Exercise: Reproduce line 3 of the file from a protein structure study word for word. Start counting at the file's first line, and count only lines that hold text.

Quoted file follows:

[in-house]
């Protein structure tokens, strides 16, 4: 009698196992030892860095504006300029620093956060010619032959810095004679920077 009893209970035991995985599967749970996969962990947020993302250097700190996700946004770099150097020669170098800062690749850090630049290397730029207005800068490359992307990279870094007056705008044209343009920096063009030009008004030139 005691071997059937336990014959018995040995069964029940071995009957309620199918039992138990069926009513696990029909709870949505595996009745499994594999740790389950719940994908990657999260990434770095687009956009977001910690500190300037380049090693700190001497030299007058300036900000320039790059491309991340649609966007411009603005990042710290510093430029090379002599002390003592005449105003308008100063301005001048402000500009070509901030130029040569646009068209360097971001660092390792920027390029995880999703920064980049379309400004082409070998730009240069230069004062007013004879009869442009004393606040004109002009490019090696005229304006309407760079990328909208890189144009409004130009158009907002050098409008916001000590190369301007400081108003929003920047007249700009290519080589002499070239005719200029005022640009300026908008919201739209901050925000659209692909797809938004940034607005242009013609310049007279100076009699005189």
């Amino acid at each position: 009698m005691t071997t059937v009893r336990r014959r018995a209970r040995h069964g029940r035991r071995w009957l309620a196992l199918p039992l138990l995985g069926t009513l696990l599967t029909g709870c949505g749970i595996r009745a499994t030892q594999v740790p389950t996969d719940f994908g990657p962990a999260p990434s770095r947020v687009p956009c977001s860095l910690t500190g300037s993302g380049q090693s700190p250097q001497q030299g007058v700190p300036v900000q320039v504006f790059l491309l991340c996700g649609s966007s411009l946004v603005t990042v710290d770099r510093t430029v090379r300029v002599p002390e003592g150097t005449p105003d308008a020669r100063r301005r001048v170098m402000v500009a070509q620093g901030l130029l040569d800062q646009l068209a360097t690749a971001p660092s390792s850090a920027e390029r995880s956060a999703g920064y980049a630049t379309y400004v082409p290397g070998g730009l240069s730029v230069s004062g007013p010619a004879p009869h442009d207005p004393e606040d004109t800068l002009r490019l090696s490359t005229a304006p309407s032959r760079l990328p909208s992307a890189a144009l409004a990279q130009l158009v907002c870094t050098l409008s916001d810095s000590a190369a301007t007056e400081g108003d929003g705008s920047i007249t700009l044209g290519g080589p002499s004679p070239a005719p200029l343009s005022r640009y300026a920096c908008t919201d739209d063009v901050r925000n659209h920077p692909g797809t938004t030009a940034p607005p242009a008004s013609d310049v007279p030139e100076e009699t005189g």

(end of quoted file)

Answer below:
């Amino acid at each position: 009698m005691t071997t059937v009893r336990r014959r018995a209970r040995h069964g029940r035991r071995w009957l309620a196992l199918p039992l138990l995985g069926t009513l696990l599967t029909g709870c949505g749970i595996r009745a499994t030892q594999v740790p389950t996969d719940f994908g990657p962990a999260p990434s770095r947020v687009p956009c977001s860095l910690t500190g300037s993302g380049q090693s700190p250097q001497q030299g007058v700190p300036v900000q320039v504006f790059l491309l991340c996700g649609s966007s411009l946004v603005t990042v710290d770099r510093t430029v090379r300029v002599p002390e003592g150097t005449p105003d308008a020669r100063r301005r001048v170098m402000v500009a070509q620093g901030l130029l040569d800062q646009l068209a360097t690749a971001p660092s390792s850090a920027e390029r995880s956060a999703g920064y980049a630049t379309y400004v082409p290397g070998g730009l240069s730029v230069s004062g007013p010619a004879p009869h442009d207005p004393e606040d004109t800068l002009r490019l090696s490359t005229a304006p309407s032959r760079l990328p909208s992307a890189a144009l409004a990279q130009l158009v907002c870094t050098l409008s916001d810095s000590a190369a301007t007056e400081g108003d929003g705008s920047i007249t700009l044209g290519g080589p002499s004679p070239a005719p200029l343009s005022r640009y300026a920096c908008t919201d739209d063009v901050r925000n659209h920077p692909g797809t938004t030009a940034p607005p242009a008004s013609d310049v007279p030139e100076e009699t005189g």